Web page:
One winter evening in 1906, Charles Ritchie was assaulted on the corner of Pyrmont Street and Pyrmont Bridge Road. His young friend, George Bennett, was incensed that a youngster had attacked a disabled old man, and gave chase. He caught the bully and a fight erupted, in which Bennett was stabbed. He staggered to O’Donnell’s…

Shark caught in Pyrmont - 1928

On Saturday 11 January 1896, Alfred Johnson was near the public baths at the end of Point Street when a huge shark seized a boy swimming in the harbour in water up to his waist. Alfred rushed into the water and struggled with the shark, forcing it to release the boy. Unfortunately the boy, William…

Two-up kip for tossing the pennies

Australia’s Biggest Two-up School Put Out Of Action Mirror, Perth, 12 February 1955 AUSTRALIA’S most notorious two-up school was  – and still is – known as Tommo’s, conducted by a man known as Joe Thomas, and in spite of fines, it returned him a fortune. In the opinion of ex-Sergeant Joe Chuck, Joe Thomas had…

We were meant to celebrate underneath the arches, but when wet weather threatened we made a strategic retreat underneath the grandstand. The occasion on Sunday 27 February [2011] was the celebration of the removal of the infill from the arches of the railway viaduct that crosses Wentworth Park, and the rebuilding of the eastern and…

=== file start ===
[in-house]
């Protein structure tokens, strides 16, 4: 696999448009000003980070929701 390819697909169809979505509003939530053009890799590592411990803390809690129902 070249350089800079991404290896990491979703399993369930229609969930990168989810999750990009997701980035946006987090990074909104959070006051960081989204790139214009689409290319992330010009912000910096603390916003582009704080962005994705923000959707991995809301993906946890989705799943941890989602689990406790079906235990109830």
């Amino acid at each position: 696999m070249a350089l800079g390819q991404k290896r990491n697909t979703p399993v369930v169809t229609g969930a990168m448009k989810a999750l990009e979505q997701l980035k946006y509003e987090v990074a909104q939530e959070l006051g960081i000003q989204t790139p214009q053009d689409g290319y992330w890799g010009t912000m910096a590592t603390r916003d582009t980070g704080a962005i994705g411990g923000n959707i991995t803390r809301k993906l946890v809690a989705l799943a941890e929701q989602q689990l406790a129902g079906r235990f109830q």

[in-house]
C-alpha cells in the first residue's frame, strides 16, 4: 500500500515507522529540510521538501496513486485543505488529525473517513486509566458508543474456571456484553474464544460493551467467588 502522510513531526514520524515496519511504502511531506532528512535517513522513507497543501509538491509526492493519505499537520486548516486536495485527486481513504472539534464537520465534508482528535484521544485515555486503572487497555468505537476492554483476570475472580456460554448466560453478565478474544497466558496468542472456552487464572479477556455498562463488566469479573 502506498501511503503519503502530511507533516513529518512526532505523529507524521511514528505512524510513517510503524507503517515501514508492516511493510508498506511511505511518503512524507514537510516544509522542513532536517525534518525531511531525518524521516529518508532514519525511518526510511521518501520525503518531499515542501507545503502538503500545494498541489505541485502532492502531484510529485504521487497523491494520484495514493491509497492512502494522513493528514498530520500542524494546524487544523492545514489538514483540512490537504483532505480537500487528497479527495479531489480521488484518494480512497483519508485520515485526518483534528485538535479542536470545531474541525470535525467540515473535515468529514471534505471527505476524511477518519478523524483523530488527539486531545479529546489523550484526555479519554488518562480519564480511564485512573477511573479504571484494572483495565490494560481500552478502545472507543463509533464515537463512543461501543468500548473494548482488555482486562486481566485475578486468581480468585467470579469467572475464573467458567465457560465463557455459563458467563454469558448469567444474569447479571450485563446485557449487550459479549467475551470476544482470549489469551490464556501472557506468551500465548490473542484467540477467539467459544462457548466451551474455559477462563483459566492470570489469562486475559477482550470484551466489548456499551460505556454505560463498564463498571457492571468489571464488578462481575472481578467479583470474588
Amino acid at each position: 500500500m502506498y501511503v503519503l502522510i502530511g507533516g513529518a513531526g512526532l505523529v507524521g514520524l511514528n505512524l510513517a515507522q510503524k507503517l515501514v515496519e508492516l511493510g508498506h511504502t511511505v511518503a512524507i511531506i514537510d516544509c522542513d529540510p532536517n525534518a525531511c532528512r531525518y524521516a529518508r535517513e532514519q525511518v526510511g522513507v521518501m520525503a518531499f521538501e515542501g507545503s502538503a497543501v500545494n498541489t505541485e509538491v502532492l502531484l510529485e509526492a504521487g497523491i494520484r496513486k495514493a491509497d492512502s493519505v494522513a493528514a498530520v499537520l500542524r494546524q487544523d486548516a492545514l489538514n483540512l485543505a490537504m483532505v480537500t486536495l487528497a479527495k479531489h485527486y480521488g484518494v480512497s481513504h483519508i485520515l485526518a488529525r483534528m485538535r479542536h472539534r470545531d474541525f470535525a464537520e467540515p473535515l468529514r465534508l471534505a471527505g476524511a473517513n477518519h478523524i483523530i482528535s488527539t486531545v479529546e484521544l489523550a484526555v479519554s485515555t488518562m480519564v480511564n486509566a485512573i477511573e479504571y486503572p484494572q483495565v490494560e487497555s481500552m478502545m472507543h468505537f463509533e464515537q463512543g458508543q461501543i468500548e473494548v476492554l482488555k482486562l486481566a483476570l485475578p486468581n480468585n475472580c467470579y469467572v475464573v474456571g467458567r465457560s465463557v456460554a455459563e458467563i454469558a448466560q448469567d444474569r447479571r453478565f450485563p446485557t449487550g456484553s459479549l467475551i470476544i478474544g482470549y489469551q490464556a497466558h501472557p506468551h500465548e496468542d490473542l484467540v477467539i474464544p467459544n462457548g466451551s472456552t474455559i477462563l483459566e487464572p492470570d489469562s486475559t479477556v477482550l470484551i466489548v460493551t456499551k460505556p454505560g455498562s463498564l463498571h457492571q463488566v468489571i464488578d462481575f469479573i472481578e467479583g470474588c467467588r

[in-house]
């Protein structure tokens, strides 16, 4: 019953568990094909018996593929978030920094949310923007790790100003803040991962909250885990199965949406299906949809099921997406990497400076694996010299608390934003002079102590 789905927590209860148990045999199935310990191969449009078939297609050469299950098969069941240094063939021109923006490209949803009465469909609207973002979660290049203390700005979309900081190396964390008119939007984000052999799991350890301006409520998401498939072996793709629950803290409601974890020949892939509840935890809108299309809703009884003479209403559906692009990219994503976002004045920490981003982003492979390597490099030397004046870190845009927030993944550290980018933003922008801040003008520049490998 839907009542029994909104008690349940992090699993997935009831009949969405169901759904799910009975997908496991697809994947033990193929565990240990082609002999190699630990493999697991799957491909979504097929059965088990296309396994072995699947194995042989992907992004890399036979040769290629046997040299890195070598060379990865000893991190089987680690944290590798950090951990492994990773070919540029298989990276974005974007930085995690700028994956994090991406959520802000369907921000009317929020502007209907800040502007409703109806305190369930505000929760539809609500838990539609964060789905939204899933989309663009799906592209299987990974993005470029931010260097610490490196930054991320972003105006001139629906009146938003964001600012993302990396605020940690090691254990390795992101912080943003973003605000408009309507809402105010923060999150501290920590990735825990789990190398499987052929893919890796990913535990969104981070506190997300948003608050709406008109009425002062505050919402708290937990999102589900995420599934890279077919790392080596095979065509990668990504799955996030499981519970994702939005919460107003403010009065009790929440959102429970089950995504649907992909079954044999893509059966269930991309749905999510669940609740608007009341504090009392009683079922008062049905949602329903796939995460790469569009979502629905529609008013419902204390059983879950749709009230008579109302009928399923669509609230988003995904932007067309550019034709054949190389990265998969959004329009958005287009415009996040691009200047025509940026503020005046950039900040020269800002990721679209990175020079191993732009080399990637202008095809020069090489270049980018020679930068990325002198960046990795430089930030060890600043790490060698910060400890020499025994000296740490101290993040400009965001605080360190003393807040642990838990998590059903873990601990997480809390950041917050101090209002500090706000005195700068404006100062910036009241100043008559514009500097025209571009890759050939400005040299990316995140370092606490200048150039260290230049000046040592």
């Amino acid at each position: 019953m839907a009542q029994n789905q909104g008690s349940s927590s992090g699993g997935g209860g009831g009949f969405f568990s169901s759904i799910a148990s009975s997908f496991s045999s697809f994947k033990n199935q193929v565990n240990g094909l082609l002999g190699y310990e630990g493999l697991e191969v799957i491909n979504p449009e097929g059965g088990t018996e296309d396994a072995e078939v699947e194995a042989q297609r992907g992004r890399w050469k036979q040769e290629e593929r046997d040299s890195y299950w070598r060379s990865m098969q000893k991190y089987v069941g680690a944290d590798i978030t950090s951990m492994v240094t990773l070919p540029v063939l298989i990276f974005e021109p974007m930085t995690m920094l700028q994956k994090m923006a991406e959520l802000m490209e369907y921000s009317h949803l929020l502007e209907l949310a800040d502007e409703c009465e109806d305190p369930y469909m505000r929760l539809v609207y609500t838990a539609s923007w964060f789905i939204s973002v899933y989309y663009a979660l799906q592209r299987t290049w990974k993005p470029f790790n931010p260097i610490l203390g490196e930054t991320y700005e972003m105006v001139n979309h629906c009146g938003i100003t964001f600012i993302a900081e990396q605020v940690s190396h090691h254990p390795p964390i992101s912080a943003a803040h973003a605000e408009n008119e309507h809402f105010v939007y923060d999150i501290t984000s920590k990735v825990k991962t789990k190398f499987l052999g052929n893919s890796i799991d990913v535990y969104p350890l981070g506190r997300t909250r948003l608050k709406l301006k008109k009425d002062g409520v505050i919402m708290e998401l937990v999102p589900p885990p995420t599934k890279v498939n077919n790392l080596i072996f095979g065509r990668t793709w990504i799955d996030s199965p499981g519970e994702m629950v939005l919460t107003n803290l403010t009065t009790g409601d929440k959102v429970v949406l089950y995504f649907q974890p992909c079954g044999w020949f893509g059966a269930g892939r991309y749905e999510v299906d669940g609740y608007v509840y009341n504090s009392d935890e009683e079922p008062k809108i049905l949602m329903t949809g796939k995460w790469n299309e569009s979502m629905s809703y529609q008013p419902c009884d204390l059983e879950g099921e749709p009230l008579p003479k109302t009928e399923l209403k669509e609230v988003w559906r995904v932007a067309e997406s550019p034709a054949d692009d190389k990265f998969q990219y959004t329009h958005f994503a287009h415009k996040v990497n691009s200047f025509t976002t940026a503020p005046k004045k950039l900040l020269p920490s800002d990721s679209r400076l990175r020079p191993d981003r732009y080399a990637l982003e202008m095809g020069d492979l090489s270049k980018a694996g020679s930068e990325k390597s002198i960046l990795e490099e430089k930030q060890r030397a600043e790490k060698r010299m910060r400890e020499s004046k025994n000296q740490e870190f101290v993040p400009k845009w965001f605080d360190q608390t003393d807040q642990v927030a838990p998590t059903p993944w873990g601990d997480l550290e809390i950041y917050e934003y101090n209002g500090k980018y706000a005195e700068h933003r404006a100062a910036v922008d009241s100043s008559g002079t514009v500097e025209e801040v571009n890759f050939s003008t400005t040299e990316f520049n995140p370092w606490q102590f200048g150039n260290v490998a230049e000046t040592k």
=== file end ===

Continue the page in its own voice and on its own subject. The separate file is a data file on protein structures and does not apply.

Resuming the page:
The Maitland Daily Mercury Monday May 17, 1937 ELEVEN HURT Unionists Attack ‘Snipers’ SENSATION AT PYRMONT SYDNEY, Monday A man was taken to hospital and ten others suffered slight wounds caused by blows with pieces of wood and iron and wharf labourers’ hooks in a fracas between unregistered wharf labourers and members of the Waterside…

Ball games for everyone

In 2009 Blackwattle Cove Coalition, a group with representatives from community groups in Pyrmont, Ultimo and Glebe, resolved to work with the Wentworth Park Sporting Complex Trust to make Wentworth Park more accessible to its neighbours. One action was to stage the Wentworth Park Games, which became an annual event from 2009 to 2012. Their…